Gummy Smiles

It seems today that every dentist is a cosmetic dentist. This represents a fairly recent phenomenon. Since cosmetic dentistry is not a specialty recognized by the American Dental Association, how does one determine who's good, and who's not?

Below are four criteria that I would recommend using in your selection of a cosmetic dentist:


  • EDUCATION: There are many continuing education courses offered in cosmetic dentistry, and most of them are quite good. A cosmetic dentist must be dedicated to expanding his learning and increasing his knowledge through regular participation in these courses. This is a critical component of a cosmetic dentist's development of his or her own philosophy and technical expertise.

  • EXPERIENCE: While education is extremely important, it is of little relevance if not used in practice. The more cases a cosmetic dentist completes, the more capable that professional becomes in visualizing results, anticipating challenges, and knowing which techniques will produce the optimum result for the client. Cosmetic dentistry is extremely technical, and a clinician's skill set develops over time.

  • LAB SUPPORT: Most cosmetic dental cases involve the fabrication of a porcelain crown and/ or veneer. These items are made in a dental laboratory by specially trained personnel. This dental laboratory technician, or ceramist, is responsible for translating the cosmetic dentist's specific information on your case into a well-crafted and natural-looking product. In this sense, the ceramist is a true artist. In order to achieve a high level of proficiency, this individual must have benefited from the experiences of completing many cases. Ideally, the cosmetic dentist should have the same highly skilled ceramist complete all of his or her cases. This scenario would result in consistently beautiful results. In order to achieve this, the cosmetic dentist must have an established relationship with a high-quality dental laboratory.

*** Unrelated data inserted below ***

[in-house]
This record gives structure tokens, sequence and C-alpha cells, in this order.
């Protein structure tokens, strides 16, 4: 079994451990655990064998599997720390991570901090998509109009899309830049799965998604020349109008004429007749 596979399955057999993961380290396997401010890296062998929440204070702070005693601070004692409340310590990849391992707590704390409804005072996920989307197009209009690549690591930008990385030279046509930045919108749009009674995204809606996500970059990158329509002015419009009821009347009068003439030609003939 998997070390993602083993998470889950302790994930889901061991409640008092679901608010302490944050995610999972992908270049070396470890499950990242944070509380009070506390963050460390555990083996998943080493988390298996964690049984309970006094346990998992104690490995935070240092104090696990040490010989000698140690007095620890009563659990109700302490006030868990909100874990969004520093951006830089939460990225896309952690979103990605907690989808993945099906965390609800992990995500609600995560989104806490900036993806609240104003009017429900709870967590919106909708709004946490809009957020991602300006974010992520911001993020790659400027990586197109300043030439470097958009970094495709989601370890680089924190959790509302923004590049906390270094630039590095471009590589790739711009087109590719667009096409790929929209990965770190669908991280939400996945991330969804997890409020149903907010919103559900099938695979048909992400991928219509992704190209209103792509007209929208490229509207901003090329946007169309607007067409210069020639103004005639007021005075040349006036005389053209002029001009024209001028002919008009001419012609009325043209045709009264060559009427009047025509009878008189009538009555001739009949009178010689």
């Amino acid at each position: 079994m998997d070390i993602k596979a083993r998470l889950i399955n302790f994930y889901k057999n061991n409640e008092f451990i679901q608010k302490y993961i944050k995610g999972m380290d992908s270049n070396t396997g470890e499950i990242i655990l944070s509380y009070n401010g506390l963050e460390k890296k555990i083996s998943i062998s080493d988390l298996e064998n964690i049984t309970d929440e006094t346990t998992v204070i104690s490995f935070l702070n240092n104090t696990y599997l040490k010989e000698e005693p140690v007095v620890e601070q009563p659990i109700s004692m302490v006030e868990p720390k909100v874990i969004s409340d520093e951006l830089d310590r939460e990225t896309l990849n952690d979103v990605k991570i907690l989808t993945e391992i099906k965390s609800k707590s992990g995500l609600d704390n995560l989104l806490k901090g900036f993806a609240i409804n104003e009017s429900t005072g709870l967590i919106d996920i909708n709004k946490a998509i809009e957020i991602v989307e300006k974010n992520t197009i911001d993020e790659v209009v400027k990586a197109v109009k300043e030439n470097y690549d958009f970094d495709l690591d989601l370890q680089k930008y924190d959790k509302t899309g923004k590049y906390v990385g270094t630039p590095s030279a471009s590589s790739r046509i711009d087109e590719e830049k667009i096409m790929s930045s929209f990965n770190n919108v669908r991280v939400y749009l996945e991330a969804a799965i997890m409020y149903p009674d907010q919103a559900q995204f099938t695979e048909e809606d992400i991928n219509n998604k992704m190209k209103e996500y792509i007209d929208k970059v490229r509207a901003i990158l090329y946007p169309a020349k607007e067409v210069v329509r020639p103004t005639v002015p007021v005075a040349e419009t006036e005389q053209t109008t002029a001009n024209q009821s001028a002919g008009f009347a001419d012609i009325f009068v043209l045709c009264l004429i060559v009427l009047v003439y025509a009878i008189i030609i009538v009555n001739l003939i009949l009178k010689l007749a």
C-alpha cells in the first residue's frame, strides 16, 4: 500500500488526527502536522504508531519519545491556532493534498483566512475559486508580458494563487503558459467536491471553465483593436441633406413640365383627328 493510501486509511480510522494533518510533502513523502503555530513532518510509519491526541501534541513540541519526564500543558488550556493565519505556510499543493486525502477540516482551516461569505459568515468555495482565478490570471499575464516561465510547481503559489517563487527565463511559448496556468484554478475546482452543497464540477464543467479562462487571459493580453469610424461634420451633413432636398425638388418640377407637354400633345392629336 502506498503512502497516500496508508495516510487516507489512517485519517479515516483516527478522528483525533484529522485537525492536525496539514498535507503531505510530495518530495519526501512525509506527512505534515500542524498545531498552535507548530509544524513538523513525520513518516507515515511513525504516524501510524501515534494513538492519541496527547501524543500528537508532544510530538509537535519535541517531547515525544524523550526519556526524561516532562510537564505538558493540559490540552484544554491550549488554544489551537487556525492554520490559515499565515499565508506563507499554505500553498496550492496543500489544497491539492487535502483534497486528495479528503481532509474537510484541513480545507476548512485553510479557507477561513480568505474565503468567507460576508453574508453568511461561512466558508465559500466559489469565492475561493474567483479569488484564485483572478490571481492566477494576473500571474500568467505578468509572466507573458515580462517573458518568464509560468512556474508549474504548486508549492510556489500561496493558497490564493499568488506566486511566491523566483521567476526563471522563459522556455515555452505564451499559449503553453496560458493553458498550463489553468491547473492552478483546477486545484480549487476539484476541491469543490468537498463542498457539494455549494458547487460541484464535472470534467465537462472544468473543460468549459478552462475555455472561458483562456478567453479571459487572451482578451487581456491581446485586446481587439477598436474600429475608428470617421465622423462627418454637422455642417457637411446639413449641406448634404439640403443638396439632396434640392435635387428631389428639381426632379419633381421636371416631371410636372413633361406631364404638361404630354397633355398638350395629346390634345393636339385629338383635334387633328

• REFERENCES: A cosmetic dentist should be able to provide a list of clients on whom he or she has completed cosmetic procedures. This is the best way for a potential client to gauge the patient's experience with their cosmetic dentist and their degree of satisfaction with the final product.

Hopefully, these guidelines will help in the process of selecting the cosmetic dentist who is right for you

schedule an appointment, contact us.

Gummy Smile.Some people feel self-conscious about smiling because they believe their gums are too prominent. Though we each have our own definition of what makes a smile beautiful — including how much gum is too much — a smile will usually be perceived as “gummy” when 4 millimeters (just over an eighth of an inch) of gum tissue shows. If your smile looks gummy to you, it's important to figure out exactly what's causing this. Only then can the appropriate cosmetic dental or periodontal (gum) procedures be recommended to give you a more pleasing appearance of the gums and teeth.

Causes

Gummy smiles may be caused by one or more factors relating to the gums themselves, the teeth, or even the lip or jaw. Each of these areas will require a different approach to solving the problem. Let's look at some of the ways a gummy smile can be corrected: